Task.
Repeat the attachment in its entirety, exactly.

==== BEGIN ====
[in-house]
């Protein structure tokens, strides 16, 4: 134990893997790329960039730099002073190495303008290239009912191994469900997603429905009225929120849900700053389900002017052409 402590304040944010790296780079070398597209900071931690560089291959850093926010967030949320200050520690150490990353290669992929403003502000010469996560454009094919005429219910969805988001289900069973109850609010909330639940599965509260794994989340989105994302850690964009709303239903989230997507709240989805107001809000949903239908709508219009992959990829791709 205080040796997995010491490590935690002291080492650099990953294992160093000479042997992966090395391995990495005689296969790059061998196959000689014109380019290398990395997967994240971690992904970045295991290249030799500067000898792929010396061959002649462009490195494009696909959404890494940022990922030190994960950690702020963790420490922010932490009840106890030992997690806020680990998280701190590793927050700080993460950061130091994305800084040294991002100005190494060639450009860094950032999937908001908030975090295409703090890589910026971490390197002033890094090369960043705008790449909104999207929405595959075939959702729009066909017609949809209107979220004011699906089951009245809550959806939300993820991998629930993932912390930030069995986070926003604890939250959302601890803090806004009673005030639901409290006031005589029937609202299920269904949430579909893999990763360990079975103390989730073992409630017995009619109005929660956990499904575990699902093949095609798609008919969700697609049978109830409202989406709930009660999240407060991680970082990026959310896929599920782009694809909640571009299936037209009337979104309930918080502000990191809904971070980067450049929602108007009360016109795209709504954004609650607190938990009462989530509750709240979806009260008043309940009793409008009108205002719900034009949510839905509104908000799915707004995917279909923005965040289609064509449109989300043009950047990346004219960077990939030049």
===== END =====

[in-house]
């Protein structure tokens, strides 16, 4: 134990893997790329960039730099002073190495303008290239009912191994469900997603429905009225929120849900700053389900002017052409 402590304040944010790296780079070398597209900071931690560089291959850093926010967030949320200050520690150490990353290669992929403003502000010469996560454009094919005429219910969805988001289900069973109850609010909330639940599965509260794994989340989105994302850690964009709303239903989230997507709240989805107001809000949903239908709508219009992959990829791709 205080040796997995010491490590935690002291080492650099990953294992160093000479042997992966090395391995990495005689296969790059061998196959000689014109380019290398990395997967994240971690992904970045295991290249030799500067000898792929010396061959002649462009490195494009696909959404890494940022990922030190994960950690702020963790420490922010932490009840106890030992997690806020680990998280701190590793927050700080993460950061130091994305800084040294991002100005190494060639450009860094950032999937908001908030975090295409703090890589910026971490390197002033890094090369960043705008790449909104999207929405595959075939959702729009066909017609949809209107979220004011699906089951009245809550959806939300993820991998629930993932912390930030069995986070926003604890939250959302601890803090806004009673005030639901409290006031005589029937609202299920269904949430579909893999990763360990079975103390989730073992409630017995009619109005929660956990499904575990699902093949095609798609008919969700697609049978109830409202989406709930009660999240407060991680970082990026959310896929599920782009694809909640571009299936037209009337979104309930918080502000990191809904971070980067450049929602108007009360016109795209709504954004609650607190938990009462989530509750709240979806009260008043309940009793409008009108205002719900034009949510839905509104908000799915707004995917279909923005965040289609064509449109989300043009950047990346004219960077990939030049």